NotesFAQContact Us
Search Tips
ERIC Number: ED514011
Record Type: Non-Journal
Publication Date: 2009
Pages: 138
Abstractor: As Provided
Reference Count: 0
ISBN: ISBN-978-1-1095-9221-4
Re-Evaluating and Exploring the Contributions of Constituency Grammar to Semantic Role Labeling
Yang, Li
ProQuest LLC, Ph.D. Dissertation, University of Michigan
Since the seminal work of Gildea and Jurafsky (2000), semantic role labeling (SRL) researchers have been trying to determine the appropriate syntactic/semantic knowledge and statistical algorithms to tackle the challenges in SRL. In search of the appropriate knowledge, SRL researchers shifted from constituency grammar to dependency grammar around 2007 due to the suspension in improvement in the systems relying on features based on constituency grammar. However, the results from the CoNLL-2008 SRL systems, all of which utilized dependency grammar-based features, did not support the hypothesis that dependency grammar was more suitable for SRL. Therefore, determining the right syntactic/semantic knowledge for SRL still remains an open question. This entails that finding the right syntactic/semantic knowledge to create features generalizing across the syntactic variations that a verb appears in and involve argument movement or displacement remains a challenge as well. The current dissertation continues the effort to discover the appropriate syntactic/semantic knowledge for SRL. Specifically, while seeking the proper features to solve the SRL problem in general, the present work focuses on tackling the syntactic variation challenge by integrating three types of less thoroughly explored knowledge in constituency grammar-based SRL systems, including context dependence among the semantic roles of core arguments, syntactic structures involving argument movement or displacement, and dependency grammar relations. Integrating such knowledge yields the following novel approach. The system identifies the core and non-core semantic arguments of a verb. To classify non-core arguments, the system uses generic features. For core-arguments, the system relies on the preceding knowledge to extract the base argument configuration (BAC) feature in which the core arguments' positions overlap with those of an argument structure of the verb. BAC features thus generalize across the syntactic variations a verb appears in. Together with the two levels of backoff features dealing with unrealized core arguments and unknown verbs respectively, BAC features effectively solve the argument classification task and handles the preceding challenge. However, the experimental results indicate that the overall performance is affected by the argument identification module. The immediate future work would be to improve argument identification. [The dissertation citations contained here are published with the permission of ProQuest LLC. Further reproduction is prohibited without permission. Copies of dissertations may be obtained by Telephone (800) 1-800-521-0600. Web page:]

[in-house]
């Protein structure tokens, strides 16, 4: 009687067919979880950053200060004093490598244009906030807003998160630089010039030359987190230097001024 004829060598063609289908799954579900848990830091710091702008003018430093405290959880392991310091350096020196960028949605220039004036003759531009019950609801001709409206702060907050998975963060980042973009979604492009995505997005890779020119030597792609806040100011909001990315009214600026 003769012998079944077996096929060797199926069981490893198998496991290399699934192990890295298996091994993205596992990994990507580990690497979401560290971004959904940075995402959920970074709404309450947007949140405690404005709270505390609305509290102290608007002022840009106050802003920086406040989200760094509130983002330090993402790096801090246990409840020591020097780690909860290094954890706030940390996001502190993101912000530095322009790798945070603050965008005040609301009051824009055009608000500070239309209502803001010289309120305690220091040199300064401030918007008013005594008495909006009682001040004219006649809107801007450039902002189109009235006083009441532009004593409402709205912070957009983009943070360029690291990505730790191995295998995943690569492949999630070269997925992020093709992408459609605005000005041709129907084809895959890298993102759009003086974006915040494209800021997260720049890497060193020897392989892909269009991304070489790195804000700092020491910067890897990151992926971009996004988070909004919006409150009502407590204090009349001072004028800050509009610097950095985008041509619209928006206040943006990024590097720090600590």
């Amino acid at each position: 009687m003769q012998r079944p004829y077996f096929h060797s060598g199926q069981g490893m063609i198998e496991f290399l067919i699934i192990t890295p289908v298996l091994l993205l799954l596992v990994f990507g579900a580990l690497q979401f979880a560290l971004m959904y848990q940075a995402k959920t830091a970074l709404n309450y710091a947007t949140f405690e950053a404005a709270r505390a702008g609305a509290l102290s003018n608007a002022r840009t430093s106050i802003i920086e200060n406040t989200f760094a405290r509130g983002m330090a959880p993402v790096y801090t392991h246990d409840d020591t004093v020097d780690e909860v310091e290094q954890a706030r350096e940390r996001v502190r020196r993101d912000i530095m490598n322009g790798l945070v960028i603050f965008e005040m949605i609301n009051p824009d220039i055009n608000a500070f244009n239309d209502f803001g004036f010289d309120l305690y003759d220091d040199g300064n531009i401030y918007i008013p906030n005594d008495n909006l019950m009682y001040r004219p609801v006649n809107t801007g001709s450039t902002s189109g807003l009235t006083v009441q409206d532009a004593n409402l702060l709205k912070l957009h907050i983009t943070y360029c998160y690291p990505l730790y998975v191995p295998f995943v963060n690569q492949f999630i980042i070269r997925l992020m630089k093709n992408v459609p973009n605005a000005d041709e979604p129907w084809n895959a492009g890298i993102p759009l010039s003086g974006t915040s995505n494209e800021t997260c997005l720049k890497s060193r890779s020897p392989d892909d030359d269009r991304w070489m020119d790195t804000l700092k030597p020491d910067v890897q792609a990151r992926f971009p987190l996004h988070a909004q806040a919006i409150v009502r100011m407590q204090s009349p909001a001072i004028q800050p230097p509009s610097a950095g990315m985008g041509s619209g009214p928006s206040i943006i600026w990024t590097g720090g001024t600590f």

ProQuest LLC. 789 East Eisenhower Parkway, P.O. Box 1346, Ann Arbor, MI 48106. Tel: 800-521-0600; Web site:
Publication Type: Dissertations/Theses - Doctoral Dissertations
Education Level: N/A
Audience: N/A
Language: English
Sponsor: N/A
Authoring Institution: N/A